From the fleeting moments of our lives, big returns for God’s glory can be realized, if, following Paul’s instruction, we will redeem the time He gives us. We redeem our time when we use the moments, hours, and days of our lives consciously for Christ and His Kingdom, praying that His Kingdom will come on earth as it is in heaven, working to bring His righteousness, peace, and joy to light in all the niches and nooks of our lives, and offering testimony, thanksgiving, and praise to the Lord increasingly.
In Edwards’ terms, we must begin to improve our time, just like developers improve real estate by taking what is given and building permanence, beauty, and utility upon it. Edwards offers three suggestions for improving our time.
“First, improve the present time without any delay.” Paul would say “walk circumspectly” or pay more attention to each moment, how you’re using it, what you seek of it, and how it will return to the Lord Who gave it to you in the first place. Be more conscious of how you use each moment of time, by fixing your mind on the things that are above, and not on things that are below (Col. 3.1-3).
“Second, be especially careful to improve those parts of time which are most precious. Though all time is very precious, yet some parts are more precious than others; as, particularly, holy time is more precious than common time.” Make more of the time you have with the Lord. Look for ways to enrich your times of reading and study, prayer, singing, worship, and listening for the Spirit. Take your “holy time” into the ordinary time of your life by learning to pray without ceasing and to sing to the Lord throughout the day.
Finally, work hard to improve everything you use or do in time, that the goodness, grace, truth, and excellence of the Lord might be seen in it: “You have need to improve every talent, advantage, and opportunity, to your utmost, while time lasts…” This includes planning the time of your life each day, seeking the Lord for guidance, wisdom, and power to do the work He has appointed for you in the time He gives you (Ps. 90.12, 16, 17).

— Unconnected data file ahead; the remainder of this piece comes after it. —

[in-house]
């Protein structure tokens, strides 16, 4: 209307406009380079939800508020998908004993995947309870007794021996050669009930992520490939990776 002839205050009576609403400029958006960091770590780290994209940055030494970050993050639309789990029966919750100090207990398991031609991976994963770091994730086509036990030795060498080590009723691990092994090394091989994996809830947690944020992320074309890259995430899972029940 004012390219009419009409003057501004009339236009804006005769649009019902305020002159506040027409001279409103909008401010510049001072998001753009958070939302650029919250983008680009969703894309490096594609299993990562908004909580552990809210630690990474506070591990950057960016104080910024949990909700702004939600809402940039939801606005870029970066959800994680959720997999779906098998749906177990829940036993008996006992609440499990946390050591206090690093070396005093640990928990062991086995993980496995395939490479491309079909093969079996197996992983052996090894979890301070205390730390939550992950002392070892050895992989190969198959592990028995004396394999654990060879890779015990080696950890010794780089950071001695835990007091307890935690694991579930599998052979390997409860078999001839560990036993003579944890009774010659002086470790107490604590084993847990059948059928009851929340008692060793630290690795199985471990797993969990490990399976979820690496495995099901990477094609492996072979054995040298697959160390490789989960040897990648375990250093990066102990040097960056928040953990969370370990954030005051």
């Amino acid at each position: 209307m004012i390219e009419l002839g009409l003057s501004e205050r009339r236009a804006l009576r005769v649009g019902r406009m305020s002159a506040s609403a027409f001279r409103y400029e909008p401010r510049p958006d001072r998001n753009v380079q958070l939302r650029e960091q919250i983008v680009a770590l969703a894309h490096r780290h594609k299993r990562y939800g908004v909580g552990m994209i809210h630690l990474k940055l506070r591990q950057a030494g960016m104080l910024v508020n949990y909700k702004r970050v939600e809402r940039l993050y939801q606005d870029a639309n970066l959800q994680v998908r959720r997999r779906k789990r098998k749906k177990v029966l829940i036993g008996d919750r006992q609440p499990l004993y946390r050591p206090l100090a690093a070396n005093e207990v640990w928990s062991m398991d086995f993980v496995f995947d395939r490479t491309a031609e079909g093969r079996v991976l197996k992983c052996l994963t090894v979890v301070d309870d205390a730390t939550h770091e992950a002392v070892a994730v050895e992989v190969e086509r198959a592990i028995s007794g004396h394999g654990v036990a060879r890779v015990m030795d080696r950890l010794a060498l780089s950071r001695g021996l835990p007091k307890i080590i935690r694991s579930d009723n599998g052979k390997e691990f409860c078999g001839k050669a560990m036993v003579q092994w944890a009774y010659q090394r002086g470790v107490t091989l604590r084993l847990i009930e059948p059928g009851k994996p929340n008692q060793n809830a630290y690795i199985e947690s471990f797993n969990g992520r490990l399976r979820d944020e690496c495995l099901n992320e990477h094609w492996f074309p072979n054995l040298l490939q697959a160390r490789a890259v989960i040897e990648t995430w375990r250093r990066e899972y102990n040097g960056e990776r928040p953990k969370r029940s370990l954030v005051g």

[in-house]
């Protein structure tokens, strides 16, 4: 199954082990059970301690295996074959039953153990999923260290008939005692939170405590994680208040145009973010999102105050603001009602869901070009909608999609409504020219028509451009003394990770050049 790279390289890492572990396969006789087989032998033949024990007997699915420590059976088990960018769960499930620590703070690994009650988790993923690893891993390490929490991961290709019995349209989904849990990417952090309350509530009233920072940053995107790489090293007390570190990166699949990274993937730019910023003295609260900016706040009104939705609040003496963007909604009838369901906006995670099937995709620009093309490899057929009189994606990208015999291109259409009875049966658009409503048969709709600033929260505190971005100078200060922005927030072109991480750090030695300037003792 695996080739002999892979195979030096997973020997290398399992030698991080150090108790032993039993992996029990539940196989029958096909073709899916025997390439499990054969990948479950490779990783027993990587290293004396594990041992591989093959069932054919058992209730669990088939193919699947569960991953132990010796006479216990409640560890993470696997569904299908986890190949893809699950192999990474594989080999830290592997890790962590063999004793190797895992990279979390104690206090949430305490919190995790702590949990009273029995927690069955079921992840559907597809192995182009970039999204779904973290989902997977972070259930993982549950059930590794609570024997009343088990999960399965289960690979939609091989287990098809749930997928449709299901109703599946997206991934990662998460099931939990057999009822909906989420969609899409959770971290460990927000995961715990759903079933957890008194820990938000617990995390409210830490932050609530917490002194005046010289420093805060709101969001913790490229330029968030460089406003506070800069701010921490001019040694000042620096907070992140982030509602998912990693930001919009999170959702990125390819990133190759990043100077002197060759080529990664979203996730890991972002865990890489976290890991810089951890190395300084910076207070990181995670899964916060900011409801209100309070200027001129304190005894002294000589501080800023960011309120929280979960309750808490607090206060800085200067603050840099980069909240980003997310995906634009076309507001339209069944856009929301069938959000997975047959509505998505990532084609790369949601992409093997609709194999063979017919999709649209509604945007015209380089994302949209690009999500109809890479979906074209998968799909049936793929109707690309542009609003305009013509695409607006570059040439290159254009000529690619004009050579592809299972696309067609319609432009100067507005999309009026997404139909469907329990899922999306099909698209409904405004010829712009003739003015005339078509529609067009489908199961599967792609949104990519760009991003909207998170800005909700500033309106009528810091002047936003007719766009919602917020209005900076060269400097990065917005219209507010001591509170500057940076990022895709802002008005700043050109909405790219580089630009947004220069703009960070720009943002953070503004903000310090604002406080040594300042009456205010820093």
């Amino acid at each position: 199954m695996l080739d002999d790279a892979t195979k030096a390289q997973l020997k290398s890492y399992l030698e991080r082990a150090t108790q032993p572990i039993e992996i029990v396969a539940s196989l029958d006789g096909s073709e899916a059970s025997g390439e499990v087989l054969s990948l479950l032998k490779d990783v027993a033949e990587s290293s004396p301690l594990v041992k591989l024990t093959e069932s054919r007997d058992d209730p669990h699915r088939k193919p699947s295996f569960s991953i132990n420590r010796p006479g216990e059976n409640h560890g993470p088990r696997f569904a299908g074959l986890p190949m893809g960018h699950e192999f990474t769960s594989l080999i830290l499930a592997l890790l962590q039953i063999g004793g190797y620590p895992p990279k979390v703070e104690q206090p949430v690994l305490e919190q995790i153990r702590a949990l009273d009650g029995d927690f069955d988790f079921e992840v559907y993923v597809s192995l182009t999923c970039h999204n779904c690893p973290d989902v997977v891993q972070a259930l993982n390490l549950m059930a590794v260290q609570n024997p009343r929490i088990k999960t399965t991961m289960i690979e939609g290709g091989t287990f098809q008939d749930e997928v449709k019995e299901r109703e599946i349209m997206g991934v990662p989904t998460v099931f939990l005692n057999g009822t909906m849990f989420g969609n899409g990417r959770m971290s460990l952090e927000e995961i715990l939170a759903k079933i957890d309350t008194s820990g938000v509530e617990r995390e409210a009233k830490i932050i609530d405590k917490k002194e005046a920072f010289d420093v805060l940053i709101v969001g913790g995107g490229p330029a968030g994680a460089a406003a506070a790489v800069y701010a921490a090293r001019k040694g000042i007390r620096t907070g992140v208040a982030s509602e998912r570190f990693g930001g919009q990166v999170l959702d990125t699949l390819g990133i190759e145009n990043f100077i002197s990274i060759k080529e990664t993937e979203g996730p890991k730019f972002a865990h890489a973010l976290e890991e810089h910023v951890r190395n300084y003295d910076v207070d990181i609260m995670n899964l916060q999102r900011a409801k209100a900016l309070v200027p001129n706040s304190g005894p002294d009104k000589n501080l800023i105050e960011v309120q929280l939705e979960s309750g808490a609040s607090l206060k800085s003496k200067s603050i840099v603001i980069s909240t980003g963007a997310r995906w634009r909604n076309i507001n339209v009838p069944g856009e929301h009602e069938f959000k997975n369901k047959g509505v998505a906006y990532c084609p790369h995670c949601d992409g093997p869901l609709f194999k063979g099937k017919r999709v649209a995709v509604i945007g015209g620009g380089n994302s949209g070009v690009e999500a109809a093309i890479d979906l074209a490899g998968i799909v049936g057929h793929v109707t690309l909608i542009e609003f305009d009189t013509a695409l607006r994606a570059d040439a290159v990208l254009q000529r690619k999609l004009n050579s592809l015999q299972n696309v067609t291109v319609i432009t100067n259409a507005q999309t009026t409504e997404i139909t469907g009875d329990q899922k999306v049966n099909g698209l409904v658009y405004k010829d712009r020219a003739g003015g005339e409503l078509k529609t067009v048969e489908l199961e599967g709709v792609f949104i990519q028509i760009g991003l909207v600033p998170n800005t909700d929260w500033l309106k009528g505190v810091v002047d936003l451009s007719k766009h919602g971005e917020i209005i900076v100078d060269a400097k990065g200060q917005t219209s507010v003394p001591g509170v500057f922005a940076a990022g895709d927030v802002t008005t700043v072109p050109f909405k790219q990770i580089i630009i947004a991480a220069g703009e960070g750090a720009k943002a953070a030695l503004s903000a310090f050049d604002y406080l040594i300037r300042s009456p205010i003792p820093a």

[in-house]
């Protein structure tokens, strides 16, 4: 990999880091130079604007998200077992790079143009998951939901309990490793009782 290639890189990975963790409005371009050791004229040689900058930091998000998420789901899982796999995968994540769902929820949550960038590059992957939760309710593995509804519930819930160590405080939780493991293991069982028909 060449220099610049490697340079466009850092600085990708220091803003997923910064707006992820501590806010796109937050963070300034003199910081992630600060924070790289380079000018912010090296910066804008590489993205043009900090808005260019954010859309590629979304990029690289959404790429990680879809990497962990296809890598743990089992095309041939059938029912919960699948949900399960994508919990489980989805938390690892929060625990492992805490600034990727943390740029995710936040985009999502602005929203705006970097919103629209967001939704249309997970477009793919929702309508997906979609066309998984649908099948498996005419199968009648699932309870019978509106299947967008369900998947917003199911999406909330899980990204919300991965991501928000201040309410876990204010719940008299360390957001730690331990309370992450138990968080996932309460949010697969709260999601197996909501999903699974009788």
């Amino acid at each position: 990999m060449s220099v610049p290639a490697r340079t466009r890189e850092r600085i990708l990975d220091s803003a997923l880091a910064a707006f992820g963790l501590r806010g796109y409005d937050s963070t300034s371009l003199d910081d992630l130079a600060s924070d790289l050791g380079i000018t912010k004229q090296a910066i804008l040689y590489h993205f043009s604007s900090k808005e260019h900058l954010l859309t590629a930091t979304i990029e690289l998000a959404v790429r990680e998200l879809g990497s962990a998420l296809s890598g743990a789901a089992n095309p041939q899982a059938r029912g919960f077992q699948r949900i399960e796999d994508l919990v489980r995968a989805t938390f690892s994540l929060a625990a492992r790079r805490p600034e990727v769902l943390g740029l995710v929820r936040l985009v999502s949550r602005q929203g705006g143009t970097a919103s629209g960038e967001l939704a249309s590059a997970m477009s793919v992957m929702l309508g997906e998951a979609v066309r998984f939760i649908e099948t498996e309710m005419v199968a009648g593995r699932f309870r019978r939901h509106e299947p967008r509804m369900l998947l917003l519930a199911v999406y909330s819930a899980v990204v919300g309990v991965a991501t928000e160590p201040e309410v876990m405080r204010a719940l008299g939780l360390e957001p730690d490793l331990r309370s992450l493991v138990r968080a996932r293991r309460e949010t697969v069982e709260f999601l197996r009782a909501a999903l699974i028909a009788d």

In your life you will have more of time than of anything else with which to glorify the One Who created and redeemed you. Time may be a little thing, but fill it with the presence, purpose, power, and glory of God, and much of the reality and wonder of Christ’s Kingdom will shine forth.
Little is much when God is in it!
Labor not for wealth or fame.
There’s a crown and you can win it;
If you go in Jesus’ Name.
1. What does it mean to “walk circumspectly” with respect to the time of our lives? How do you practice this?
2. If we don’t improve the time God gives us, what do we do with it?
3. Suggest some ways to improve the time you have with the Lord each day.
T. M. Moore
Forward today’s ReVision to a friend, and encourage your friend to subscribe.
This week’s study is part 1 of a 3-part series, The Small Stuff. Each part consists of seven lessons and is available as a free PDF download at the end of the study. In the tag for part 7, we’ll give you a link to download part 1, “Little Things.” Why not line up some friends to study through all three parts of this series?
If you value ReVision as a free resource for your walk with the Lord, please consider supporting our work with your gifts and offerings. You can contribute to The Fellowship by clicking the Contribute button at the website or by sending your gift to The Fellowship of Ailbe, 19 Tyler Drive, Essex Junction, VT 05452.
Except as indicated, Scripture taken from the New King James Version. © Copyright 1982 by Thomas Nelson, Inc. Used by permission.
Kittie L. Suffield, “Little is Much”